A new research report cites geotextiles in conjunction with a drainage grid surpass traditional gravel drainage for irrigation, water use, turf health
Research was recently completed at Texas A&M University to analyze the widely accepted United States Golf Association (USGA) recommendations for physical properties of root zone mixtures when designing a putting green using a geotextile filter fabric atop a drainage grid in place of a standard gravel drainage layer.
Water storage in greens that used geotextiles atop a porous plastic drainage structure (AirDrain geogrid) were compared with water storage in standard USGA designed greens constructed with gravel drainage. Three root zone mixtures were combined with four geotextiles atop the drainage grid and three gravel drainage treatments to cover a large range of possible combinations for construction of putting greens. Each root zone drainage treatment was replicated three times in small test greens. After irrigation that produced drainage, water tensions at the bottom of the root zones of the greens constructed with geotextile atop the drainage grid were, on average, 56mm (2.2in.) water less than those in test greens constructed with gravel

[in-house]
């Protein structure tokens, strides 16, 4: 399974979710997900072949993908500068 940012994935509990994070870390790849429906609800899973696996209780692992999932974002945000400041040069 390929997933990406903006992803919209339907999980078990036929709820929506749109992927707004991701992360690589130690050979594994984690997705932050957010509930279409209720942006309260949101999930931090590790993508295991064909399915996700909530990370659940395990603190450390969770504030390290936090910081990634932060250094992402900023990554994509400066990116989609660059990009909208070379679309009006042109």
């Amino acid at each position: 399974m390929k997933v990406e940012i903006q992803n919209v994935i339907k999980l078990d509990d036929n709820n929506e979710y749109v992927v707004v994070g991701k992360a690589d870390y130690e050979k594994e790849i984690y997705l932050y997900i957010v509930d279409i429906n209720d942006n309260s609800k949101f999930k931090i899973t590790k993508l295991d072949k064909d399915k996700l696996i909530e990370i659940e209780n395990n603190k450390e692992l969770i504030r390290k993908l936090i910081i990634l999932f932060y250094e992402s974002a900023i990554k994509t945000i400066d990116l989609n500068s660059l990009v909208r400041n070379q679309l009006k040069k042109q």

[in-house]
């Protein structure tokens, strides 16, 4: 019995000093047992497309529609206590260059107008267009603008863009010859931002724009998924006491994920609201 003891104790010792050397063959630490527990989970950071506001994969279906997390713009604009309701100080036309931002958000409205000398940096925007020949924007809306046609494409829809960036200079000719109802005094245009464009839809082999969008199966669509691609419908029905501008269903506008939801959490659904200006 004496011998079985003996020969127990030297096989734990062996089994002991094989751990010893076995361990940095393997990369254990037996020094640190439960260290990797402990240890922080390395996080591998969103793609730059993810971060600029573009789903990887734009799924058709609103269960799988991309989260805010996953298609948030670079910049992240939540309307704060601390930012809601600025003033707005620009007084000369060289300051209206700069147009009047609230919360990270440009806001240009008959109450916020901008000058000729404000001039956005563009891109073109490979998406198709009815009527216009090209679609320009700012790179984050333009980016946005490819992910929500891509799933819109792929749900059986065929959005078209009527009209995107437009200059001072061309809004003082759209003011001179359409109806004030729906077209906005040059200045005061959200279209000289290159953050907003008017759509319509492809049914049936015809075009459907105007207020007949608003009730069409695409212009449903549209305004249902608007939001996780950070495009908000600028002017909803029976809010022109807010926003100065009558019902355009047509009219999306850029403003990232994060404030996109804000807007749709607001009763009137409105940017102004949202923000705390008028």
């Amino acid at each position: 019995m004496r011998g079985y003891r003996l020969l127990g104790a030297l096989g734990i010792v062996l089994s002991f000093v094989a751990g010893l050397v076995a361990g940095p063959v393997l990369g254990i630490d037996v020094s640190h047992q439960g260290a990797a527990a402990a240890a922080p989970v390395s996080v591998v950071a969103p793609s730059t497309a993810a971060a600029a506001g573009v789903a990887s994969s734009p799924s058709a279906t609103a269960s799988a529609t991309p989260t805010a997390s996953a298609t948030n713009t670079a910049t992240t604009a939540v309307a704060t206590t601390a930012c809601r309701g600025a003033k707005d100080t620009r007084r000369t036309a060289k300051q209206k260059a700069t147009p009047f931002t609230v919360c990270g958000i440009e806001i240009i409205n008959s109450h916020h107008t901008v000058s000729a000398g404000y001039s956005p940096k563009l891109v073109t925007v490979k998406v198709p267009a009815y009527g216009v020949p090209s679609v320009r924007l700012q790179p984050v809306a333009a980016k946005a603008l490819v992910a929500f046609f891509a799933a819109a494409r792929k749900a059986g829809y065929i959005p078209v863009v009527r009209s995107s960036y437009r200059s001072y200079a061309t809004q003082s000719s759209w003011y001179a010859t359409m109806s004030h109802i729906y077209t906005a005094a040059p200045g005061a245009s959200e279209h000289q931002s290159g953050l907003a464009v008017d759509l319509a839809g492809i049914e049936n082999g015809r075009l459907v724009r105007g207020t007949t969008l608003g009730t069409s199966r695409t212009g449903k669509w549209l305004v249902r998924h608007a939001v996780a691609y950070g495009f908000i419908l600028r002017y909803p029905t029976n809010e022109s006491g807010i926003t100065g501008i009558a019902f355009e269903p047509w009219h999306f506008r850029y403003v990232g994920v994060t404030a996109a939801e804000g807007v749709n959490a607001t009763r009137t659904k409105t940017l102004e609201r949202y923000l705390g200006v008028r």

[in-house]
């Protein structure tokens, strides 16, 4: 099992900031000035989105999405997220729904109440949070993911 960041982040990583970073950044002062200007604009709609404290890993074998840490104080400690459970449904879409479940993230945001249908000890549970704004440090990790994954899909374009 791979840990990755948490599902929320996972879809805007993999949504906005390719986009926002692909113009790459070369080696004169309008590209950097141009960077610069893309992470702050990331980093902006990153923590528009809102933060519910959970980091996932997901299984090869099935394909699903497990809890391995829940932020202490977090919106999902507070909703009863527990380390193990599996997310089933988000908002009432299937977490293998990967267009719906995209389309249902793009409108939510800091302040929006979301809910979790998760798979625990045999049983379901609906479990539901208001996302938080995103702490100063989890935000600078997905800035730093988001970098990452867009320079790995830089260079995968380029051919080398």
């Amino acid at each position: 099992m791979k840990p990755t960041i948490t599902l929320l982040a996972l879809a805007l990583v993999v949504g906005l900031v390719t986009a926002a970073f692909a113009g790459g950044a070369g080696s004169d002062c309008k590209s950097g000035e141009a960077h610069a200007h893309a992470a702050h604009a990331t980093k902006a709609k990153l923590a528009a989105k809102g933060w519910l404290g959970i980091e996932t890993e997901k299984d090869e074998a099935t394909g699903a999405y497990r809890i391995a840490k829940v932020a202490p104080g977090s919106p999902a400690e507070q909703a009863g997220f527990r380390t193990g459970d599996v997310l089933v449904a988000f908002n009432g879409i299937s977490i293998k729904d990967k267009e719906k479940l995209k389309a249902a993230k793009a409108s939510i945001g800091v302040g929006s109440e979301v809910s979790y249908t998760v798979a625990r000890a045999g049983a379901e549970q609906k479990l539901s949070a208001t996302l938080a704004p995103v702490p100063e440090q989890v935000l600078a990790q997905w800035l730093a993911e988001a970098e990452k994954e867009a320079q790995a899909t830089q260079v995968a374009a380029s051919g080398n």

As a consequence of the differences in tensions, about 12mm (~0.5in.) more water was stored in root zones of test greens constructed with geotextile atop the drainage grid compared to those constructed with gravel.
The research was conducted at Texas A&M’s Department of Crop and Soil Sciences, under a jointly sponsored grant from the USGA and Airfield Systems Inc., and published in Crop Science, Vol. 51, May–June 2011